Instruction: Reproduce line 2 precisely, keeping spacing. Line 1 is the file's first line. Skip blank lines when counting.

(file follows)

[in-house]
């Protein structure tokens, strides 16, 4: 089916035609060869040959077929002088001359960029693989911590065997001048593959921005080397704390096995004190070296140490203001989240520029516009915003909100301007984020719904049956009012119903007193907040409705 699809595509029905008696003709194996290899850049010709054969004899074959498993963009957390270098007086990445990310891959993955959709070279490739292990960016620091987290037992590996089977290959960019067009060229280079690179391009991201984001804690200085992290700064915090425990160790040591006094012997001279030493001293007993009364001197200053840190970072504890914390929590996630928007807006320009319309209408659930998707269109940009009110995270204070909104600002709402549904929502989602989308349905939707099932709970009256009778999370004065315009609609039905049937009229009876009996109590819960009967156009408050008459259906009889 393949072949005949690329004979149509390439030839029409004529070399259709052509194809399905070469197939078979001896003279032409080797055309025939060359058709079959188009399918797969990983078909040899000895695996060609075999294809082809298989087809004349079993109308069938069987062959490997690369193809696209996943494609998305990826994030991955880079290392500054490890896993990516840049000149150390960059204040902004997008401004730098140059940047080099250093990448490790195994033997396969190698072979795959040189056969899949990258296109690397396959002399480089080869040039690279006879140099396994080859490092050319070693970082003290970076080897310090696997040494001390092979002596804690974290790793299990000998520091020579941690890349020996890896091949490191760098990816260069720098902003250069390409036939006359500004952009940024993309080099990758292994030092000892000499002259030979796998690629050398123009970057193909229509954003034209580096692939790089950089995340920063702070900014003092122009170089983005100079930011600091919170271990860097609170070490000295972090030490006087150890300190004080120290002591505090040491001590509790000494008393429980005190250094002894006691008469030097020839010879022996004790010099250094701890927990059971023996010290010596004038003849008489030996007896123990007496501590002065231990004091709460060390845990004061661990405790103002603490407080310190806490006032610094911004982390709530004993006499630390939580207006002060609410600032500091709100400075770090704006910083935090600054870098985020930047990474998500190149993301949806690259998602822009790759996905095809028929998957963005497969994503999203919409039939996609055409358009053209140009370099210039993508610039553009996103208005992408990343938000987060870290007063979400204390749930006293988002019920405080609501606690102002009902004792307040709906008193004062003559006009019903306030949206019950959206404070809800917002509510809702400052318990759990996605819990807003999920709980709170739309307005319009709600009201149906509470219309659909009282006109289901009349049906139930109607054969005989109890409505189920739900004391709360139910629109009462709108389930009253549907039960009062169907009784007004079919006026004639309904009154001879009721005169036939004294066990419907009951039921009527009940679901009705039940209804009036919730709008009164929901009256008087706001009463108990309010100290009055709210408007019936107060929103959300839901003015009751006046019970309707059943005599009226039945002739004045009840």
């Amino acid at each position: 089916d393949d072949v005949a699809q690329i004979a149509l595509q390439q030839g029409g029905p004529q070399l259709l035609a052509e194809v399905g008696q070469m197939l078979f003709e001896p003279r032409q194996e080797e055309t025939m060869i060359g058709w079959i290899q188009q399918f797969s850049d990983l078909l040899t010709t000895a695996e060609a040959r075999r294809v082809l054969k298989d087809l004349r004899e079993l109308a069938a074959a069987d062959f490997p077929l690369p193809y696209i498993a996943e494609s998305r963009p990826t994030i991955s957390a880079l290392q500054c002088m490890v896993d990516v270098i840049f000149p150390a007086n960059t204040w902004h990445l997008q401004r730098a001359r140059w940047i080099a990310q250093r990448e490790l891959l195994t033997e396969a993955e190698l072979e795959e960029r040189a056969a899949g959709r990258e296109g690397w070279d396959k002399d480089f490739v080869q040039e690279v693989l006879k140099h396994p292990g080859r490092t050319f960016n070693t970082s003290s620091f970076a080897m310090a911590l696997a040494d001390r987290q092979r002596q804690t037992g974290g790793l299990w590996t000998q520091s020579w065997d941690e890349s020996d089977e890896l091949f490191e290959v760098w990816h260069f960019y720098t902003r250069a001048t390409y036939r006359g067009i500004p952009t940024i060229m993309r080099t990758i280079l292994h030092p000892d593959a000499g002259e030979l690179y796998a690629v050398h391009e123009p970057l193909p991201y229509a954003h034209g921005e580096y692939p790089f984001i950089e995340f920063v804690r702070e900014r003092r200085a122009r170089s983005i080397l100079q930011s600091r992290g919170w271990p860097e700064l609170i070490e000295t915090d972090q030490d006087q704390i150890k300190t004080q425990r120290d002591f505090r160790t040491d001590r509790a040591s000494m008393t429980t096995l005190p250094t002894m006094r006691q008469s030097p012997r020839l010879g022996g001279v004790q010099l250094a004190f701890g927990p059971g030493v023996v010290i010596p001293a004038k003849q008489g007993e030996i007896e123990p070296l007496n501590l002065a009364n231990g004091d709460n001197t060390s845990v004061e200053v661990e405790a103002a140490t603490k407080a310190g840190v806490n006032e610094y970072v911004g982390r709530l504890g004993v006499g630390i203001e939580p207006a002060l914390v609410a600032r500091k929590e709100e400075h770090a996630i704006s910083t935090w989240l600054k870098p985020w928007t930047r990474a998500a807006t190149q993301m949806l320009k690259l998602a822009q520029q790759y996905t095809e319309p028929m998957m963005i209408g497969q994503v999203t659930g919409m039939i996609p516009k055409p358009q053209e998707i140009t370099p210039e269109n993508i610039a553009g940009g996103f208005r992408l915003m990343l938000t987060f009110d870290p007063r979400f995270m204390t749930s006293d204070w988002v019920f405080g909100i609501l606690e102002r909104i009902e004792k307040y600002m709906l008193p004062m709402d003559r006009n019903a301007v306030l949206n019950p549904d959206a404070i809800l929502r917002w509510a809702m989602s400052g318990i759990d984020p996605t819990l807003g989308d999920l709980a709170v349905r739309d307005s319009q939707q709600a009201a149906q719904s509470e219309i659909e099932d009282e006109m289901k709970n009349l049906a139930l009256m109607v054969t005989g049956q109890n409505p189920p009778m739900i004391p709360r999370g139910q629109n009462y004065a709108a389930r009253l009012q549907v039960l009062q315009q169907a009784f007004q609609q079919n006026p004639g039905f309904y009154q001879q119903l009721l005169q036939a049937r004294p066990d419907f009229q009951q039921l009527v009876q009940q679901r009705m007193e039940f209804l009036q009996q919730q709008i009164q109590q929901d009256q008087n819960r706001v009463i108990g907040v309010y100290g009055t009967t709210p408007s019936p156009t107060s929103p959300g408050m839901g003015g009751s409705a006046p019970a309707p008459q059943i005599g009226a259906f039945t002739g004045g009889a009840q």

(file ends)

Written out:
């Protein structure tokens, strides 16, 4: 089916035609060869040959077929002088001359960029693989911590065997001048593959921005080397704390096995004190070296140490203001989240520029516009915003909100301007984020719904049956009012119903007193907040409705 699809595509029905008696003709194996290899850049010709054969004899074959498993963009957390270098007086990445990310891959993955959709070279490739292990960016620091987290037992590996089977290959960019067009060229280079690179391009991201984001804690200085992290700064915090425990160790040591006094012997001279030493001293007993009364001197200053840190970072504890914390929590996630928007807006320009319309209408659930998707269109940009009110995270204070909104600002709402549904929502989602989308349905939707099932709970009256009778999370004065315009609609039905049937009229009876009996109590819960009967156009408050008459259906009889 393949072949005949690329004979149509390439030839029409004529070399259709052509194809399905070469197939078979001896003279032409080797055309025939060359058709079959188009399918797969990983078909040899000895695996060609075999294809082809298989087809004349079993109308069938069987062959490997690369193809696209996943494609998305990826994030991955880079290392500054490890896993990516840049000149150390960059204040902004997008401004730098140059940047080099250093990448490790195994033997396969190698072979795959040189056969899949990258296109690397396959002399480089080869040039690279006879140099396994080859490092050319070693970082003290970076080897310090696997040494001390092979002596804690974290790793299990000998520091020579941690890349020996890896091949490191760098990816260069720098902003250069390409036939006359500004952009940024993309080099990758292994030092000892000499002259030979796998690629050398123009970057193909229509954003034209580096692939790089950089995340920063702070900014003092122009170089983005100079930011600091919170271990860097609170070490000295972090030490006087150890300190004080120290002591505090040491001590509790000494008393429980005190250094002894006691008469030097020839010879022996004790010099250094701890927990059971023996010290010596004038003849008489030996007896123990007496501590002065231990004091709460060390845990004061661990405790103002603490407080310190806490006032610094911004982390709530004993006499630390939580207006002060609410600032500091709100400075770090704006910083935090600054870098985020930047990474998500190149993301949806690259998602822009790759996905095809028929998957963005497969994503999203919409039939996609055409358009053209140009370099210039993508610039553009996103208005992408990343938000987060870290007063979400204390749930006293988002019920405080609501606690102002009902004792307040709906008193004062003559006009019903306030949206019950959206404070809800917002509510809702400052318990759990996605819990807003999920709980709170739309307005319009709600009201149906509470219309659909009282006109289901009349049906139930109607054969005989109890409505189920739900004391709360139910629109009462709108389930009253549907039960009062169907009784007004079919006026004639309904009154001879009721005169036939004294066990419907009951039921009527009940679901009705039940209804009036919730709008009164929901009256008087706001009463108990309010100290009055709210408007019936107060929103959300839901003015009751006046019970309707059943005599009226039945002739004045009840």